The Nature Conservancy Celebrates Earth Day

The state-wide conservation organization located in Lexington, KY will celebrate nature on April 22nd with local food trucks and local music.

Lexington, Kentucky | April 22, 2014

The Nature Conservancy, Kentucky Chapter, hopes that people come hungry to an Earth Day lunch featuring nature’s bounty accompanied by great music. Participating businesses will donate 10 percent of their profits towards advancing the Conservancy’s mission to conserve the lands and waters on which all life depends.

What: The Nature Conservancy’s Picnic for the Planet

When: April 22, 2014 from 11 a.m. – 1 p.m.

Where: Fifth Third Bank Pavilion in the heart of downtown Lexington

Music: The Local Honeys

“We celebrate the Earth everyday at The Nature Conservancy, although we try to make April 22nd extra special,” says Cadell Walker, the Conservancy's Director of Philanthropy in Kentucky. “Thanks to all of the food vendors and The Local Honeys for making this happen in a way that will also benefit our great conservation work here in the Commonwealth.”

The Nature Conservancy will have informational tables at the event where people can learn more about Kentucky’s unique natural landscapes, sign up to volunteer or donate toward the cause. Food vendors participating in the Conservancy’s Picnic for the Planet event include:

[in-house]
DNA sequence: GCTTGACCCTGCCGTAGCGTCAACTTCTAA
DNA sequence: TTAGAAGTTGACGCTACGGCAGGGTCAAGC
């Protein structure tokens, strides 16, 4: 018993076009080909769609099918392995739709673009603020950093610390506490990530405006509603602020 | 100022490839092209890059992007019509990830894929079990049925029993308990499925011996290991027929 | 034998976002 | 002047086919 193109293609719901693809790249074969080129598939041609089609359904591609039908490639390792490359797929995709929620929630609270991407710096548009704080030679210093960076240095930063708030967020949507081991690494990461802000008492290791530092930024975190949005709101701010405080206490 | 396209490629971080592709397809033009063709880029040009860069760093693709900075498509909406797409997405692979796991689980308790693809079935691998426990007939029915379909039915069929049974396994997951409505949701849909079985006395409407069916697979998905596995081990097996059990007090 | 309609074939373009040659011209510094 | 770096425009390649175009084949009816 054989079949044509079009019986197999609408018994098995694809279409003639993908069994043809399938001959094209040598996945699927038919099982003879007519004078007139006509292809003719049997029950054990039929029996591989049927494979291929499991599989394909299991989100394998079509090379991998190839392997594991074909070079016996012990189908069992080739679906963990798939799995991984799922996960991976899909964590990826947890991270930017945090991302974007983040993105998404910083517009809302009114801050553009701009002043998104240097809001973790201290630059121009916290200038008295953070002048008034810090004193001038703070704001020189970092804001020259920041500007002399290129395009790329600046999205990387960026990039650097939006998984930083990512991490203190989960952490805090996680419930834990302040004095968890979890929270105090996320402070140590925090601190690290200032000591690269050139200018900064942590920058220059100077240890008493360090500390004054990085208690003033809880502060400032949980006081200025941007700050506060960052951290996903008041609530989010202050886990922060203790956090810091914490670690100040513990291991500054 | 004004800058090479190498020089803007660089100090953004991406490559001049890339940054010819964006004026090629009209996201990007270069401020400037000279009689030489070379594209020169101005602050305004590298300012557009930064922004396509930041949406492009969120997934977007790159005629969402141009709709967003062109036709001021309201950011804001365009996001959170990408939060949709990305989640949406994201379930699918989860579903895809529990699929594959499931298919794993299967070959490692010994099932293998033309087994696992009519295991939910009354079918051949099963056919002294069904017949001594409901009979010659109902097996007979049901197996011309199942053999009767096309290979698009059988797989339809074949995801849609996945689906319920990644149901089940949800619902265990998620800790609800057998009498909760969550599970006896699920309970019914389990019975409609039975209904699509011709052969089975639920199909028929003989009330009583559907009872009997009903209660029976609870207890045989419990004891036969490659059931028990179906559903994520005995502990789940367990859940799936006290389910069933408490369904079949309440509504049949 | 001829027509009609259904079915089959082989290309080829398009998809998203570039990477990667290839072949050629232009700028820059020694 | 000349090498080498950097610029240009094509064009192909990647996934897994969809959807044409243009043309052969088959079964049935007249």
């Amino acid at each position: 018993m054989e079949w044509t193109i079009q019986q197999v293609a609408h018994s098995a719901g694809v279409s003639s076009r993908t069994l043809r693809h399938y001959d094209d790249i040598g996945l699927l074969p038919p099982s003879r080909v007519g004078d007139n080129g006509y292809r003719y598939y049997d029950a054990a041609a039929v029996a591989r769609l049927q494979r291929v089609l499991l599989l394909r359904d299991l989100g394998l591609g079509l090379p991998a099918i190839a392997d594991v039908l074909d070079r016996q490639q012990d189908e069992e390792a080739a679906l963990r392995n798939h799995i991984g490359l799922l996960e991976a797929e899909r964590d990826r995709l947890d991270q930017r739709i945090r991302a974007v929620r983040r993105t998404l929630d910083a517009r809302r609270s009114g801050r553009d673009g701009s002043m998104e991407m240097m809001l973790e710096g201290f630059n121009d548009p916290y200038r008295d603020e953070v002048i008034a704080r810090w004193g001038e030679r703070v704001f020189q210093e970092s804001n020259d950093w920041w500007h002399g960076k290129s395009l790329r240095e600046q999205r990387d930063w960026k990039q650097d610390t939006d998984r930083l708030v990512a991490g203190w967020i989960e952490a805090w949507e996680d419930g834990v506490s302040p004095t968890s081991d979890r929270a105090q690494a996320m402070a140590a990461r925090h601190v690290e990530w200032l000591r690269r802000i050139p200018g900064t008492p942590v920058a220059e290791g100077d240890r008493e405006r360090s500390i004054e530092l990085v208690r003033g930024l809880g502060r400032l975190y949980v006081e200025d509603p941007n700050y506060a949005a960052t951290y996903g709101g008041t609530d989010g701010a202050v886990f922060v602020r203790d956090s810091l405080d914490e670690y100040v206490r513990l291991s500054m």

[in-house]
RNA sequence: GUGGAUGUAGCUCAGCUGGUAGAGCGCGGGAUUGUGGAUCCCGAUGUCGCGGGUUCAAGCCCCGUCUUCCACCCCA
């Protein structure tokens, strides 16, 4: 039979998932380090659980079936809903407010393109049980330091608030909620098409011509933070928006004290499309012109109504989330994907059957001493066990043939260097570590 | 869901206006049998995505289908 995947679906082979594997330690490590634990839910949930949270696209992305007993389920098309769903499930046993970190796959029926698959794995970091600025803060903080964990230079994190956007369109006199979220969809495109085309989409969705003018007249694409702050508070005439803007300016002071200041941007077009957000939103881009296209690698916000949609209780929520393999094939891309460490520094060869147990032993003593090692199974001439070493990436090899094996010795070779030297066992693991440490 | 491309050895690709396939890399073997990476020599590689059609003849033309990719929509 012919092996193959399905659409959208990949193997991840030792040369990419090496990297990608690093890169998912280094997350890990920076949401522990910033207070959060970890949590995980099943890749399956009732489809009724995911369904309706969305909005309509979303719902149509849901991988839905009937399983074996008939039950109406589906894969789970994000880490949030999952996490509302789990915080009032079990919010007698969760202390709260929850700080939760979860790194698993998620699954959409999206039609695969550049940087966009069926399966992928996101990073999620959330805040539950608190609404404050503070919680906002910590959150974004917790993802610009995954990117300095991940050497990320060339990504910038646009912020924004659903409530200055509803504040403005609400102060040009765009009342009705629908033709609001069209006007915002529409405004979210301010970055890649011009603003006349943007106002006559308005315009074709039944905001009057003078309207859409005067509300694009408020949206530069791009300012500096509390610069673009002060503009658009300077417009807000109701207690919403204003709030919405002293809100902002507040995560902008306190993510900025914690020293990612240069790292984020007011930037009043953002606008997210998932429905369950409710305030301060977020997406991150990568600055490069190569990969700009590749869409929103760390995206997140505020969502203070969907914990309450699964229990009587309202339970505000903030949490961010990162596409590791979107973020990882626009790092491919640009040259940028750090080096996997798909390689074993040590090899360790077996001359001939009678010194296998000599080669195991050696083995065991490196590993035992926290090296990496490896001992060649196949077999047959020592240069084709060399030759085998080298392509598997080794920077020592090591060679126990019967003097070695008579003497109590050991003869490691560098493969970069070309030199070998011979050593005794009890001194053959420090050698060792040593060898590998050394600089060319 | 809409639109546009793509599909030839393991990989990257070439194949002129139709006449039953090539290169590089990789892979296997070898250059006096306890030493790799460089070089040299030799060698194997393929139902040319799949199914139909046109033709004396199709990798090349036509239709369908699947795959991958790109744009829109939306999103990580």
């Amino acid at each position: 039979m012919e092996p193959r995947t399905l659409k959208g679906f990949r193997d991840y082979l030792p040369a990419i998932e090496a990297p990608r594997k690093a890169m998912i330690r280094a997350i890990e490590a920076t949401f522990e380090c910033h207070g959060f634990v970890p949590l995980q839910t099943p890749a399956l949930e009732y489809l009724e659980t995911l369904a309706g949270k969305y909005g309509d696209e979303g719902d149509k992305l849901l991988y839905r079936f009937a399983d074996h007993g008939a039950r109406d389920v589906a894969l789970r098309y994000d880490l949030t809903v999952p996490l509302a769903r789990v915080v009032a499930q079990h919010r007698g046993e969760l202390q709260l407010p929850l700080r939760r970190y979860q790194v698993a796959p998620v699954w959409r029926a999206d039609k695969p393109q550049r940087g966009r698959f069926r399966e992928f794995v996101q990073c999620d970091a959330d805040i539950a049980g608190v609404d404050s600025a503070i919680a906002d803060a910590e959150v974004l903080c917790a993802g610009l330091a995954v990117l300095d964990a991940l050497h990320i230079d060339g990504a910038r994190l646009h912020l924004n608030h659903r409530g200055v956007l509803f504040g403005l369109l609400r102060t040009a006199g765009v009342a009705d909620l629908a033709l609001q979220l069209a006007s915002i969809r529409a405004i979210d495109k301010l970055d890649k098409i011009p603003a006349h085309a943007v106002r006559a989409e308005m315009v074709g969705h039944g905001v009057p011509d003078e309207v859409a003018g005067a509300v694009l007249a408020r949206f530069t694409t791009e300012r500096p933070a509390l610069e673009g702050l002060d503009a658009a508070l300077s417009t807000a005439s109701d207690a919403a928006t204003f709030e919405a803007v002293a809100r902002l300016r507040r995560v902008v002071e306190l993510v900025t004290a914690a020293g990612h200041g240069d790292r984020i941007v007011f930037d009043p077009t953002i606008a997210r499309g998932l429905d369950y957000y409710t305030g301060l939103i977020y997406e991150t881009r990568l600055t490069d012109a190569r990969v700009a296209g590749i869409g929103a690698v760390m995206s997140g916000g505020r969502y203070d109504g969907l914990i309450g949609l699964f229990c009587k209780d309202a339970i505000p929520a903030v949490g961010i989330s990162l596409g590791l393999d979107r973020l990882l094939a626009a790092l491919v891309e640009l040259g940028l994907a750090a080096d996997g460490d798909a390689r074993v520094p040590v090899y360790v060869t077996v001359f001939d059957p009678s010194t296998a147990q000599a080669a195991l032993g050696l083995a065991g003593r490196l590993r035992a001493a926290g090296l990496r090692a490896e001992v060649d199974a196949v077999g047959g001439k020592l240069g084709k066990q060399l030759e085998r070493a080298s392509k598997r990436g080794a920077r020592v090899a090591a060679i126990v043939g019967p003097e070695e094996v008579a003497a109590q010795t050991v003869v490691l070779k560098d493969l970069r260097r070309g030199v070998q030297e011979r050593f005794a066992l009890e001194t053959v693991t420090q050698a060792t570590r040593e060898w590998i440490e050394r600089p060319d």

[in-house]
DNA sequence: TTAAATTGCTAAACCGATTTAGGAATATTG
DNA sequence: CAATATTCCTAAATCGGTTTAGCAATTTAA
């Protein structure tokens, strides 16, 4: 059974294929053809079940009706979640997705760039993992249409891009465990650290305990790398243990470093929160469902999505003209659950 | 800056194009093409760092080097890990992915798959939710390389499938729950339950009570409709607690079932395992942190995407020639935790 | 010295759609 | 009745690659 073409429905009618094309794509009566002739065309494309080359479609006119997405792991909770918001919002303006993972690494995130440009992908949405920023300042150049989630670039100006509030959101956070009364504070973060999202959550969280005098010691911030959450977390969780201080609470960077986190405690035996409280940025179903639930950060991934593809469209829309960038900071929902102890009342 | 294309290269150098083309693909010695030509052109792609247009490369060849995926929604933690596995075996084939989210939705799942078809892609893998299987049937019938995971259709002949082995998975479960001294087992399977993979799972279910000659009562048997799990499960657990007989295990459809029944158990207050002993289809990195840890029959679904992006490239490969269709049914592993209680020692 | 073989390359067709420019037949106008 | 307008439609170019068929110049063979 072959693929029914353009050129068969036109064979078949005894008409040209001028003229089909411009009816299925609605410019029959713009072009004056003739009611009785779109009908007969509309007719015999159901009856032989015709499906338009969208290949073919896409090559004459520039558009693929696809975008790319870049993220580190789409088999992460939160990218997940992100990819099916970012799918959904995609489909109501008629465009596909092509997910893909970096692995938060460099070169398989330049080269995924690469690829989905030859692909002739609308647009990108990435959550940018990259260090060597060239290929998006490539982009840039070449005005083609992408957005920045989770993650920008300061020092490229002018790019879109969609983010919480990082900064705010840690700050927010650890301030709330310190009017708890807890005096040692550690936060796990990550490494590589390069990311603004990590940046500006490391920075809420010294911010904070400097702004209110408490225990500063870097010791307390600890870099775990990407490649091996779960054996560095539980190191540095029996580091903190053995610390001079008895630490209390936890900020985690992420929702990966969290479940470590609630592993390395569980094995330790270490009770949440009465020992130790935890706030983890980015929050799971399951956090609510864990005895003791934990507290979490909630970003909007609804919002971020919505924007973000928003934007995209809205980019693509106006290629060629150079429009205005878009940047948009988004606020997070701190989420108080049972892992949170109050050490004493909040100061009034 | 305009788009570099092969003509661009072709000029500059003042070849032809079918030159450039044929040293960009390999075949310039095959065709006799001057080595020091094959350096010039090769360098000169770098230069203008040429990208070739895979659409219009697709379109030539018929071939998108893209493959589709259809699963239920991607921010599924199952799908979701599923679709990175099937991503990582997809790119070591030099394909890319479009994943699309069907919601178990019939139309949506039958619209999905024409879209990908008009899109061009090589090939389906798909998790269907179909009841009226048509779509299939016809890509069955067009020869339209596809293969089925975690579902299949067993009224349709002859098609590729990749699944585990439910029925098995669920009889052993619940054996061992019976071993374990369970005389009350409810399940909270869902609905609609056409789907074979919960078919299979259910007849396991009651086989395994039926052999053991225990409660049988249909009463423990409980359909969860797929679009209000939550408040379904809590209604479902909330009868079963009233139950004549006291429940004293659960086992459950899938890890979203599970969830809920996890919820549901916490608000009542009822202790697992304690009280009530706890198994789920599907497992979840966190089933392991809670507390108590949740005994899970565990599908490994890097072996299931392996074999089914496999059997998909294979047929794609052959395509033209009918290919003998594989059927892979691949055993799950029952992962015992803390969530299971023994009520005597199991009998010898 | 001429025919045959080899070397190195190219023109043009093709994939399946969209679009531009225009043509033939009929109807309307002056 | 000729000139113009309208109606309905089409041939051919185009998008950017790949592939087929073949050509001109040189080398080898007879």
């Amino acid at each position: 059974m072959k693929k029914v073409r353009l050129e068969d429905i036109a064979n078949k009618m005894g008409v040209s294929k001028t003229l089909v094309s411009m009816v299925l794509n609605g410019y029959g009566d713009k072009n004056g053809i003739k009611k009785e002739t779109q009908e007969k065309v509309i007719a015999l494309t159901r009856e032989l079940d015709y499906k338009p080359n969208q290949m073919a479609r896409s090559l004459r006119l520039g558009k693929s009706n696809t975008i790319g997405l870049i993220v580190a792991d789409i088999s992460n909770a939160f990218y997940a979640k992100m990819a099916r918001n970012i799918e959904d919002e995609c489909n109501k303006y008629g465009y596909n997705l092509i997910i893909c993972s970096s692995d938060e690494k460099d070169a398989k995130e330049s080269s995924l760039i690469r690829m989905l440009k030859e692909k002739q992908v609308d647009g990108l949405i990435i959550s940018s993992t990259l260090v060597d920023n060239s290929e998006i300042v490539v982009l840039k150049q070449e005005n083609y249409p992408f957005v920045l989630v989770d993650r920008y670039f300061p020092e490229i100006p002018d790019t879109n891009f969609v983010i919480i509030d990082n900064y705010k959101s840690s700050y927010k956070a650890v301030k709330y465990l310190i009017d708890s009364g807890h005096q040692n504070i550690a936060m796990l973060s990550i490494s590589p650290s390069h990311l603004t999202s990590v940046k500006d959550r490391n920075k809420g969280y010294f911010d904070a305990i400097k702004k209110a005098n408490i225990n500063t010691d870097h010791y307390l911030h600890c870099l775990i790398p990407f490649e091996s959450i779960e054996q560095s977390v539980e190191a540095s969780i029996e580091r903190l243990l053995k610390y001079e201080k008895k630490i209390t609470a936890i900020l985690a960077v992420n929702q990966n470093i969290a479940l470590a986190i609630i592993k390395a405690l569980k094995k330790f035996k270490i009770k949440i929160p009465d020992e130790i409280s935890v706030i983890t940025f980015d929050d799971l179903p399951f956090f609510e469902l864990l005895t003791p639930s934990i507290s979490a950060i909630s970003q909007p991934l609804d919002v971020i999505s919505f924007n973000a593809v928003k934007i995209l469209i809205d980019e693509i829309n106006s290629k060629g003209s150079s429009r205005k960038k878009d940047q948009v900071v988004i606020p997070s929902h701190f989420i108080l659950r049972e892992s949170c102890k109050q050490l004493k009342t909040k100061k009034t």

• Crank & Boom Craft Ice Cream
  • Clukin’ Burger Food Truck
  • J. Renders BBQ Food Truck
  • That’s How We Roll Food Truck
  • Fork in the Road Food Truck

After lunch, The Nature Conservancy is encouraging people to keep the celebration going outdoors at one of their public nature preserves. The Dupree, Sally Brown, Crutcher and Earl Wallace nature preserves are located near Lexington. Adds Walker, “If you don’t live nearby, consider visiting the Davis Bend Nature Preserve, along the Green River or the Mantle Rock Nature Preserve in western Kentucky. Check out our website for a nature preserve nearest you.”

About The Nature Conservancy of Kentucky: The Mission of The Nature Conservancy of Kentucky is to conserve the lands and waters on which all life depends. Since opening its doors in Kentucky in 1975, The Nature Conservancy of Kentucky has protected over 40,000 acres of diverse habitat throughout the state, including more than 8,000 acres by direct ownership and 6,500 acres by conservation easements. During this time, we have also helped to conserve more than 100,000 acres of additional lands and waters throughout the Commonwealth in partnership with corporations, government agencies, conservation organizations and private landowners, partnerships made possible by support of a loyal and dedicated membership.

The Nature Conservancy is a leading conservation organization working around the world to conserve the lands and waters on which all life depends. Visit The Nature Conservancy on the web at To learn about the Conservancy’s global initiatives, visit To keep up with current Conservancy news, follow @nature_press on Twitter.

Contact information

Cadell Walker
The Nature Conservancy


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